Even if consumers remain unconvinced, the number of third-party apps already available for Samsung’s Galaxy Gear proves that the tech industry believes it’s time for smartwatches — so expect a host of companies to be competing for your wrist over the next 12 months.
It was the big reveal that the world’s tech journalists had all been waiting for, and in terms of Samsung hyperbole it didn’t disappoint.
Pranav Mistry, head of Samsung Research, America said that the Galaxy Gear was the reinvention of a centuries old object (i.e., the watch) and that it would “redefine tomorrow.” J.K. Shin, head of the company’s mobile division, claimed the Galaxy Gear was set to become a global fashion icon.
While there will no doubt be admirers, the truth is that in terms of functionality and features, Samsung’s latest offering is little more than an accessory — in the same sense that it’s the tablet, not its optional wireless keyboard, that consumers get excited about.
The device features six interchangeable coloured straps (including orange and yellow) to coordinate with the wearer’s wardrobe and has a comparatively svelte stainless steel rimmed 1.63in touchscreen so it won’t feel like strapping a phone to your arm every time you put it on.
In terms of performance, it can make and receive calls and responds to voice commands for dictating messages. However, it is not a replacement for a smartphone, simply an extension to it and must be connected via Bluetooth to a handset in order to function.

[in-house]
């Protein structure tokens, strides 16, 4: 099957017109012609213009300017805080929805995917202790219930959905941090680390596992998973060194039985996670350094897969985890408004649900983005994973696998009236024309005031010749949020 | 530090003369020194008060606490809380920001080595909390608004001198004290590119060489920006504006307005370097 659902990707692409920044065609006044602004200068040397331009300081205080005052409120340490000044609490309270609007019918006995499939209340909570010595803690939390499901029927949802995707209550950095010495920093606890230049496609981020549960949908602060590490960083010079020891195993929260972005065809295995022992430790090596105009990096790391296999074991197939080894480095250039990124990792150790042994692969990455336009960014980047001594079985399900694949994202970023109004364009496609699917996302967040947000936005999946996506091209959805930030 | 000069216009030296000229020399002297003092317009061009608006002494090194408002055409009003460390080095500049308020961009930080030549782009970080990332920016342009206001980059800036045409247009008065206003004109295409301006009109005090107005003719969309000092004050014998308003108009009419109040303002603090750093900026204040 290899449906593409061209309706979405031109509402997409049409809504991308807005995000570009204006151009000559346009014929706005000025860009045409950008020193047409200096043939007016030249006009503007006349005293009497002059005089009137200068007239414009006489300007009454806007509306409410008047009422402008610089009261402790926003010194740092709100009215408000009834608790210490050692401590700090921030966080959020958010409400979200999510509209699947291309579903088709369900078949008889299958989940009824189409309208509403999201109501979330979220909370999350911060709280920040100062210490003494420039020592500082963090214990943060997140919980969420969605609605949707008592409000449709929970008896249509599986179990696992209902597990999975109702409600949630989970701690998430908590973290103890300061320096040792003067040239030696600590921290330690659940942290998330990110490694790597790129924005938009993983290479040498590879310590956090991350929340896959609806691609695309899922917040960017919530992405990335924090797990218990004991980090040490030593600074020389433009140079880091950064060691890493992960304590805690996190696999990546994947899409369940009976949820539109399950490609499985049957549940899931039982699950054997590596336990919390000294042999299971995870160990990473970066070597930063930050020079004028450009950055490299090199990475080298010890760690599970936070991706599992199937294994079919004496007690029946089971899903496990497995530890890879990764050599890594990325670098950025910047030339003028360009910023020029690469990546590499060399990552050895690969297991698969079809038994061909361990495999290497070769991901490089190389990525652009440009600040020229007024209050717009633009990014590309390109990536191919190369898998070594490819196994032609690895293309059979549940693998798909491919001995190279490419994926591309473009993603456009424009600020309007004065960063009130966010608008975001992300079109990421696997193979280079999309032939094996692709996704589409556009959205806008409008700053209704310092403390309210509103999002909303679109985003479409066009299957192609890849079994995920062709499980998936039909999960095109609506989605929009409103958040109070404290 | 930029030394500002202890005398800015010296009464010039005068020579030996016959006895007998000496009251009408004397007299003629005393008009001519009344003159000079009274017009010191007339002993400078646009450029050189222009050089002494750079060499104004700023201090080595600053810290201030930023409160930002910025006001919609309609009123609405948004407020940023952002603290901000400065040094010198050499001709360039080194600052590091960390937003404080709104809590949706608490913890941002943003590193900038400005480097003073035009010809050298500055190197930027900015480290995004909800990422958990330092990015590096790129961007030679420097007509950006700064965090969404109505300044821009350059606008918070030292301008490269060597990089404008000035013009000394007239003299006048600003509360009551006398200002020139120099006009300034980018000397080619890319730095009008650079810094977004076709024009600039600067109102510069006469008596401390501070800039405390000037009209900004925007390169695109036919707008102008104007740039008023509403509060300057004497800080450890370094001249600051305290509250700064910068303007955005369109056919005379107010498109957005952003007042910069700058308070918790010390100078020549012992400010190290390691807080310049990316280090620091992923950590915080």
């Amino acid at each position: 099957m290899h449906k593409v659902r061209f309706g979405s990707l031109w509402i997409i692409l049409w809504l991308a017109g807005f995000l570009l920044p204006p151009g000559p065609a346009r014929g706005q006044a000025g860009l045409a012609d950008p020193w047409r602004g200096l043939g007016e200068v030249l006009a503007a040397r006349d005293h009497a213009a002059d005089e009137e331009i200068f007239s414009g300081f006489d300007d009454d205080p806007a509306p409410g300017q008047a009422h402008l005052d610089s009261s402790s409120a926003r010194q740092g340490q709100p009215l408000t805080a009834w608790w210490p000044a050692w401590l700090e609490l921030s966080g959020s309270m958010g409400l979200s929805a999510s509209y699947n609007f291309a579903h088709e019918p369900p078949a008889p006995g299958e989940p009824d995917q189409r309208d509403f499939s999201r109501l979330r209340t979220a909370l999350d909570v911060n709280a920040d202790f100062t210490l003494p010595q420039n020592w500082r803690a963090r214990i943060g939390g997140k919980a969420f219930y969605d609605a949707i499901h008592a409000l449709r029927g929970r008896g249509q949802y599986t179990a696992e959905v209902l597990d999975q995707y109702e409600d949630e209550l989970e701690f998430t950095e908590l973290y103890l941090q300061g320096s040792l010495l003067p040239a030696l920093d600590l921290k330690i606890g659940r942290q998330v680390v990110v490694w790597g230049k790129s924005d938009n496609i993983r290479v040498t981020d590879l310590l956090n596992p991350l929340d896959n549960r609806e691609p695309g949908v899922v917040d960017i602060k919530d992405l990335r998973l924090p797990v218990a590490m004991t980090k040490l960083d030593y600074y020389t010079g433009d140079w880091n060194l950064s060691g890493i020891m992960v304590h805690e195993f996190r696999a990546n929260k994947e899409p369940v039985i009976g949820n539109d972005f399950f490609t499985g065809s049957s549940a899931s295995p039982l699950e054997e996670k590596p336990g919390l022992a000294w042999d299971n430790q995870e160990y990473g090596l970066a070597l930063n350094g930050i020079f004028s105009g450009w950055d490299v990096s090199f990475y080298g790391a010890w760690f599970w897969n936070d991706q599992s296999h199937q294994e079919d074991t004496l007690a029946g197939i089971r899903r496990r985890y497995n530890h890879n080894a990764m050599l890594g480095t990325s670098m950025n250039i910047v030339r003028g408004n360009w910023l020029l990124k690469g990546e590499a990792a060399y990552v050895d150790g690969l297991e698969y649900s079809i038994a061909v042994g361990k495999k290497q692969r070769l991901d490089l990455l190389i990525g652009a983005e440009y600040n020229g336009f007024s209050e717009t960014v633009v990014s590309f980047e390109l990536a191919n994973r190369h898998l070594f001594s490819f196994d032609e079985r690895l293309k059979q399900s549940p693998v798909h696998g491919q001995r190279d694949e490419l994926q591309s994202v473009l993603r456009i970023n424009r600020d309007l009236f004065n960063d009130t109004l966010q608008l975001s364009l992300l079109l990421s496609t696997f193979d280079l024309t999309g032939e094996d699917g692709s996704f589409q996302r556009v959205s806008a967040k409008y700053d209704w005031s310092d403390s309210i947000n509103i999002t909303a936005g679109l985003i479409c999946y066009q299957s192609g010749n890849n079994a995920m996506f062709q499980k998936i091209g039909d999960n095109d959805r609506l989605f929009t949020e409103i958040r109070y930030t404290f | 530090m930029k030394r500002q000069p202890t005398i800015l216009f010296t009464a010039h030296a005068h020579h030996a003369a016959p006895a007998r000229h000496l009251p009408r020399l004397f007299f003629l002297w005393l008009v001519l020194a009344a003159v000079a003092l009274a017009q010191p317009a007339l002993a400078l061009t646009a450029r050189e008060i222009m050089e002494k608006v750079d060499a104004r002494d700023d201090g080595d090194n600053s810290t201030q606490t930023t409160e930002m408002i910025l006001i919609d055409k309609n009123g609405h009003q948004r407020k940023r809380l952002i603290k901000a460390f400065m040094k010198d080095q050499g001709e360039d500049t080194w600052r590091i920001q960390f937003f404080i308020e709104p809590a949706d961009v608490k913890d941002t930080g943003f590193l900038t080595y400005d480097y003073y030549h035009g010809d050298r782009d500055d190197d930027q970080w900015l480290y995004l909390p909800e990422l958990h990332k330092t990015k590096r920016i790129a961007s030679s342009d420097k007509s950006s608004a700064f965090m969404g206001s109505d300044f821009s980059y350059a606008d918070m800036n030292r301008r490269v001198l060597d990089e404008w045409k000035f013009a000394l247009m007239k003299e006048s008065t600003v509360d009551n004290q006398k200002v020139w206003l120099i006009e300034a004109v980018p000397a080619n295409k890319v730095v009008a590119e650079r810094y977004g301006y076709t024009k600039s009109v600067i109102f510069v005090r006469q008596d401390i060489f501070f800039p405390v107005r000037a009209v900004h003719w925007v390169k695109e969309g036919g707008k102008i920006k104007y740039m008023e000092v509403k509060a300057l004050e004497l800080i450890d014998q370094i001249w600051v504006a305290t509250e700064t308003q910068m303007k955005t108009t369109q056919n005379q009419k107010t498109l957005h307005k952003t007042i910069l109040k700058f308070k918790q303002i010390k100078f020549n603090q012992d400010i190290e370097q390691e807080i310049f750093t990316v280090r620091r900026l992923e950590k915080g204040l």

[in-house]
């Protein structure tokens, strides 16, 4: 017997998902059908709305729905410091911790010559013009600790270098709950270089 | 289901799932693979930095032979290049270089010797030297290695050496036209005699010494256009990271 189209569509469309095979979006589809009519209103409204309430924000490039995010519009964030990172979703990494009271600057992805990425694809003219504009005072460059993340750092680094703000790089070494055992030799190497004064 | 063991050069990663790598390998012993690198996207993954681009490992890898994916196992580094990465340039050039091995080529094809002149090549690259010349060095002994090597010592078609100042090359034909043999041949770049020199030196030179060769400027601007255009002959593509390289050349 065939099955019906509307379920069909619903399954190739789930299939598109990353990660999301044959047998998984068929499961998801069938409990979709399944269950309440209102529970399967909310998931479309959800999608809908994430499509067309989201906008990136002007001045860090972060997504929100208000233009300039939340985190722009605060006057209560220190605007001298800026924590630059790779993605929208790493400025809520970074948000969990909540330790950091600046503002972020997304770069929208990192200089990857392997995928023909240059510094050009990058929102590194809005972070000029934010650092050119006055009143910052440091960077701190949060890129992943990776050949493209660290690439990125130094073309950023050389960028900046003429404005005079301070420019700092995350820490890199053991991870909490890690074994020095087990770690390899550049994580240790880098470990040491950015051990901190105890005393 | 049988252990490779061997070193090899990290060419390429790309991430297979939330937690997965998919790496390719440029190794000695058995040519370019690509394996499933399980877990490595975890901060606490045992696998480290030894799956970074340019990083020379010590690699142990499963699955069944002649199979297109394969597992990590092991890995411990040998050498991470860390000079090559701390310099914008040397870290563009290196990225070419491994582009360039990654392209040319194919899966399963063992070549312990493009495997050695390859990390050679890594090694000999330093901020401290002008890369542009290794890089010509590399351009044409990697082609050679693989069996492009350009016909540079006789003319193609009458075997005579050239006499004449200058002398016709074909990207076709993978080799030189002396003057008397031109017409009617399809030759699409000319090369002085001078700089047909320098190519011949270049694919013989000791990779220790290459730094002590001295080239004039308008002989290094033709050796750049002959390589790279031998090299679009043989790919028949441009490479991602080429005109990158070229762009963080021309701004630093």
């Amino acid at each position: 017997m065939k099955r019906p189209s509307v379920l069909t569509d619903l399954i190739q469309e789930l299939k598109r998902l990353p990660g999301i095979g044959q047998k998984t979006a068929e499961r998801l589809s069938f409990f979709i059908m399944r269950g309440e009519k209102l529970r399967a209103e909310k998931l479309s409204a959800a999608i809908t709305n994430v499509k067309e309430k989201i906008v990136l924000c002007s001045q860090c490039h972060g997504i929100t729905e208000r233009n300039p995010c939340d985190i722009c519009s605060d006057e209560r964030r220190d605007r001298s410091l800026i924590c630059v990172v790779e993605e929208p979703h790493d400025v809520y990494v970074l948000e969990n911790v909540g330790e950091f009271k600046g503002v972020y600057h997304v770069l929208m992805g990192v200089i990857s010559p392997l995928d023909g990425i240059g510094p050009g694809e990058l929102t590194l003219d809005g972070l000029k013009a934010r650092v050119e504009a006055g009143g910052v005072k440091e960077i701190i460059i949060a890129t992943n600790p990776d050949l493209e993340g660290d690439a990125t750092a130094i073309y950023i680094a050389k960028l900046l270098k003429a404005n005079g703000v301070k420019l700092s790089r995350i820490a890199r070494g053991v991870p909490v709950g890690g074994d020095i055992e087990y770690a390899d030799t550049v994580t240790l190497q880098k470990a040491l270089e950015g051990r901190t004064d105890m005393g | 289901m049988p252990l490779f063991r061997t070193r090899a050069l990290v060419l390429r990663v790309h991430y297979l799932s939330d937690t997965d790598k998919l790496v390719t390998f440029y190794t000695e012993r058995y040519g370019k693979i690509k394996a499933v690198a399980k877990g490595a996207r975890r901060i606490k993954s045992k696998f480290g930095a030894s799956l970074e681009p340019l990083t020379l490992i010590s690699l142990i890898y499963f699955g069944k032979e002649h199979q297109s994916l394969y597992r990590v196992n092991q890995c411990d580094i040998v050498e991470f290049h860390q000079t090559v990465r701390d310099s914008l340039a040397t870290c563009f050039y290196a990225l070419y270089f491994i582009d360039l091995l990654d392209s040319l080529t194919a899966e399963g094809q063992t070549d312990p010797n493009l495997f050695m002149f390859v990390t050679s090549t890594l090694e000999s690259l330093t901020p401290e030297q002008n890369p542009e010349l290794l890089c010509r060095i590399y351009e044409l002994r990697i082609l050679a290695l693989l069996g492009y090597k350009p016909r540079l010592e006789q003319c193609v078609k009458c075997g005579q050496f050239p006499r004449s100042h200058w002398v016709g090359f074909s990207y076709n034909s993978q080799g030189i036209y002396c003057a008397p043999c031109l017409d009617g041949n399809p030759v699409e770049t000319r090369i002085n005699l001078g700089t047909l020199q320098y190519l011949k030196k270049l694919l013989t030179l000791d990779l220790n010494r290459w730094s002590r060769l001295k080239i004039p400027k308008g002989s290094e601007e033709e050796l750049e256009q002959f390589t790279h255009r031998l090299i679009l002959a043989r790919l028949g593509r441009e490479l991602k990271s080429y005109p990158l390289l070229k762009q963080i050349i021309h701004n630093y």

Other features include a built-in pedometer app, basic camera and the ability to display notifications — whether e-mail or text messages or tweets — and can also mirror a smartphone or tablet’s screen.
Most impressively for a device in an unproven product category, it already has 70 third-party apps optimised for it. These include Evernote, eBay, Glympse, TripIt, Pocket, Banjo, Path and RunKeeper — the Runkeeper app can also use information gathered from the device’s pedometer and other sensors.
However, there are serious limitations. Like the majority of smartphones, this smartwatch will need to be charged every day, so there’s yet another cable to keep track of.
And, because it runs Android 4.3, it is currently only compatible with two Samsung devices — the Galaxy Note III phablet and the Galaxy Note 10.1 2014 edition tablet, both of which were launched alongside the watch.
Other handsets in the Galaxy range will become compatible in the future as they receive the Android 4.3 update (most notably the Galaxy S4) so, for now at least, it is a device aimed at a very, very small minority of consumers.
Still, it is telling that the watch was revealed alongside a tablet and a phablet because in doing so, Samsung demonstrated the device’s clearest use case. Unlike a phone, a phablet or a tablet are not easy to carry in a pocket and whip out every time there’s an alert, call or notification.
Even browsing a music library or tracklist can be difficult if both hands aren’t free — think travelling on the metro system during rush hour. In those situations, being able to glance at or touch a wrist would be very useful.
The Samsung Galaxy Gear will go on sale on Sept 25 in 140 countries and by October will be available globally. It is expected to cost US$299 (RM993.13).
For now Samsung has the market pretty much all to itself, but in the coming months, wrist-worn devices are expected from Intel, Acer, LG and, of course Apple, then things will really start to get interesting.
But, until then, Samsung is winning the arm race. — ©AFP/Relaxnews 2013